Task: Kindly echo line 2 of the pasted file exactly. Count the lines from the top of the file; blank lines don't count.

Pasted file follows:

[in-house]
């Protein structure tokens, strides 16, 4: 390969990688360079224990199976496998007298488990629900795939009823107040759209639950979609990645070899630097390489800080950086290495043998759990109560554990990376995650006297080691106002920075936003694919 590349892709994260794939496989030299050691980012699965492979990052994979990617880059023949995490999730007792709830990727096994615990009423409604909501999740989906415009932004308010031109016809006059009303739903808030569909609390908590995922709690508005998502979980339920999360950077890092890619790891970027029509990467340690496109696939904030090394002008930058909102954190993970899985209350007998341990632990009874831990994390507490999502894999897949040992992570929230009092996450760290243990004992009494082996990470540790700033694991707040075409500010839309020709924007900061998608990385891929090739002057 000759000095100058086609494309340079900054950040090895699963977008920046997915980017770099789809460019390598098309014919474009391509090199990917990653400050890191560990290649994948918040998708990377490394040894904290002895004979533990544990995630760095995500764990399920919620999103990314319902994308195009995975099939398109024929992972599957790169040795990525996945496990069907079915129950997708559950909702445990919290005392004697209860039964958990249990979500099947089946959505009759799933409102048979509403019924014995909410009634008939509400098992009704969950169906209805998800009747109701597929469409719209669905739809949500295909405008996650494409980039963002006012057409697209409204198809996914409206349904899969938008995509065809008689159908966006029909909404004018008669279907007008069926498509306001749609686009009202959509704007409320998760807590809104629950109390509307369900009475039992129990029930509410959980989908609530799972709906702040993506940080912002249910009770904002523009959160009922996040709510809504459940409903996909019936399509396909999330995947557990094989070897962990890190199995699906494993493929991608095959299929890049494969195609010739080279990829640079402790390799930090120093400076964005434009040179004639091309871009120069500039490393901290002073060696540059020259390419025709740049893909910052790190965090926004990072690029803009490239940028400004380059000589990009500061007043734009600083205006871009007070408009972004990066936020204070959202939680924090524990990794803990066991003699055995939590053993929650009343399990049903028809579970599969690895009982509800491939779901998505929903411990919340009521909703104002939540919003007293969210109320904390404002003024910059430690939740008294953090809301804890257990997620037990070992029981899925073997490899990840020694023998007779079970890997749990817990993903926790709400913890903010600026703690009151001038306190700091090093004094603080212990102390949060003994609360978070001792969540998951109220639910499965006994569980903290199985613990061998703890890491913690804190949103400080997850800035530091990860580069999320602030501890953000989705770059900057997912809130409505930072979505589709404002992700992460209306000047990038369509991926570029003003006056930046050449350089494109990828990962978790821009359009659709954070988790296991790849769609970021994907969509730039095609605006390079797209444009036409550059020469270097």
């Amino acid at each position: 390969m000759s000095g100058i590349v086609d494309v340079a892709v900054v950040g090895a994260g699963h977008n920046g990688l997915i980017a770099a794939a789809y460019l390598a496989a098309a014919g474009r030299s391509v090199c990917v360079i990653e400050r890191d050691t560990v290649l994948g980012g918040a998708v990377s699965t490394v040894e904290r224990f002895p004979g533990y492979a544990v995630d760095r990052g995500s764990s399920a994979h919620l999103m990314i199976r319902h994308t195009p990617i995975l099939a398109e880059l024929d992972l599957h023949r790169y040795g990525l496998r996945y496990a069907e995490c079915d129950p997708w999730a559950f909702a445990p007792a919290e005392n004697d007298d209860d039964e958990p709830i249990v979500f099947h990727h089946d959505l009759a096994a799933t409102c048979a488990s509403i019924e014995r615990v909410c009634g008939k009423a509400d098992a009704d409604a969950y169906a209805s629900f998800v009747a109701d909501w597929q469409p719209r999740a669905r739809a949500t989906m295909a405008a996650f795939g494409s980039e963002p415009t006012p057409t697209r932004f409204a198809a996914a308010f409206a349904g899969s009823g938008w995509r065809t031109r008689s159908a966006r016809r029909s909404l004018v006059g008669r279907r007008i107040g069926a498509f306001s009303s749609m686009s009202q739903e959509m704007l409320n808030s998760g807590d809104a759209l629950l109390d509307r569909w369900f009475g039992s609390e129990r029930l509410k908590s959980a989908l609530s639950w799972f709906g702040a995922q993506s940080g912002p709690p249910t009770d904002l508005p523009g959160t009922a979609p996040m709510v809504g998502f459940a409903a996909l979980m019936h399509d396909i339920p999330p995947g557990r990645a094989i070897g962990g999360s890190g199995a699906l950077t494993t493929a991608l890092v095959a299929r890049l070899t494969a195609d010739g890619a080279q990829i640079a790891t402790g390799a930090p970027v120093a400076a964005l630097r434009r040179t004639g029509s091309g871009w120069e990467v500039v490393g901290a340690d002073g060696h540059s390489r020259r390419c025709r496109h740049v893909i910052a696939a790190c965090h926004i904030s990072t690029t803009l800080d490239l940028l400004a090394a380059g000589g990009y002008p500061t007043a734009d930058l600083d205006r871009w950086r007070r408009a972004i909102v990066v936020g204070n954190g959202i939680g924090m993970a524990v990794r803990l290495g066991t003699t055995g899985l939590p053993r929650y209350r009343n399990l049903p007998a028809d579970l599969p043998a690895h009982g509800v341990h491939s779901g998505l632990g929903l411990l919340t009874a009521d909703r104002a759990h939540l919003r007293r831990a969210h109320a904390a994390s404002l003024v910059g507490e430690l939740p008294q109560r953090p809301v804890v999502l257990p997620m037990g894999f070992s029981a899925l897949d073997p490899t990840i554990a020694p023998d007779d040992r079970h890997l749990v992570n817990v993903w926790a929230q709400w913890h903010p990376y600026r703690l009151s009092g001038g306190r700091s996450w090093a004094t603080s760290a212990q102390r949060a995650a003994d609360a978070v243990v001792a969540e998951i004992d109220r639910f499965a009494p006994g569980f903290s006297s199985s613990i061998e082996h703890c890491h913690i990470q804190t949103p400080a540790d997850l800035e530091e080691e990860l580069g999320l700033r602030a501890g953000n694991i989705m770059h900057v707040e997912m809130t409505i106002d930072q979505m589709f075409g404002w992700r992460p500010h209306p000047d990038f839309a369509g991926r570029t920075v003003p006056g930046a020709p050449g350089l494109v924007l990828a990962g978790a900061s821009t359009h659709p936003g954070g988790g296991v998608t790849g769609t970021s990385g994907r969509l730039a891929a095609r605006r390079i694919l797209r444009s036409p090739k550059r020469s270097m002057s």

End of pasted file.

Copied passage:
């Protein structure tokens, strides 16, 4: 390969990688360079224990199976496998007298488990629900795939009823107040759209639950979609990645070899630097390489800080950086290495043998759990109560554990990376995650006297080691106002920075936003694919 590349892709994260794939496989030299050691980012699965492979990052994979990617880059023949995490999730007792709830990727096994615990009423409604909501999740989906415009932004308010031109016809006059009303739903808030569909609390908590995922709690508005998502979980339920999360950077890092890619790891970027029509990467340690496109696939904030090394002008930058909102954190993970899985209350007998341990632990009874831990994390507490999502894999897949040992992570929230009092996450760290243990004992009494082996990470540790700033694991707040075409500010839309020709924007900061998608990385891929090739002057 000759000095100058086609494309340079900054950040090895699963977008920046997915980017770099789809460019390598098309014919474009391509090199990917990653400050890191560990290649994948918040998708990377490394040894904290002895004979533990544990995630760095995500764990399920919620999103990314319902994308195009995975099939398109024929992972599957790169040795990525996945496990069907079915129950997708559950909702445990919290005392004697209860039964958990249990979500099947089946959505009759799933409102048979509403019924014995909410009634008939509400098992009704969950169906209805998800009747109701597929469409719209669905739809949500295909405008996650494409980039963002006012057409697209409204198809996914409206349904899969938008995509065809008689159908966006029909909404004018008669279907007008069926498509306001749609686009009202959509704007409320998760807590809104629950109390509307369900009475039992129990029930509410959980989908609530799972709906702040993506940080912002249910009770904002523009959160009922996040709510809504459940409903996909019936399509396909999330995947557990094989070897962990890190199995699906494993493929991608095959299929890049494969195609010739080279990829640079402790390799930090120093400076964005434009040179004639091309871009120069500039490393901290002073060696540059020259390419025709740049893909910052790190965090926004990072690029803009490239940028400004380059000589990009500061007043734009600083205006871009007070408009972004990066936020204070959202939680924090524990990794803990066991003699055995939590053993929650009343399990049903028809579970599969690895009982509800491939779901998505929903411990919340009521909703104002939540919003007293969210109320904390404002003024910059430690939740008294953090809301804890257990997620037990070992029981899925073997490899990840020694023998007779079970890997749990817990993903926790709400913890903010600026703690009151001038306190700091090093004094603080212990102390949060003994609360978070001792969540998951109220639910499965006994569980903290199985613990061998703890890491913690804190949103400080997850800035530091990860580069999320602030501890953000989705770059900057997912809130409505930072979505589709404002992700992460209306000047990038369509991926570029003003006056930046050449350089494109990828990962978790821009359009659709954070988790296991790849769609970021994907969509730039095609605006390079797209444009036409550059020469270097």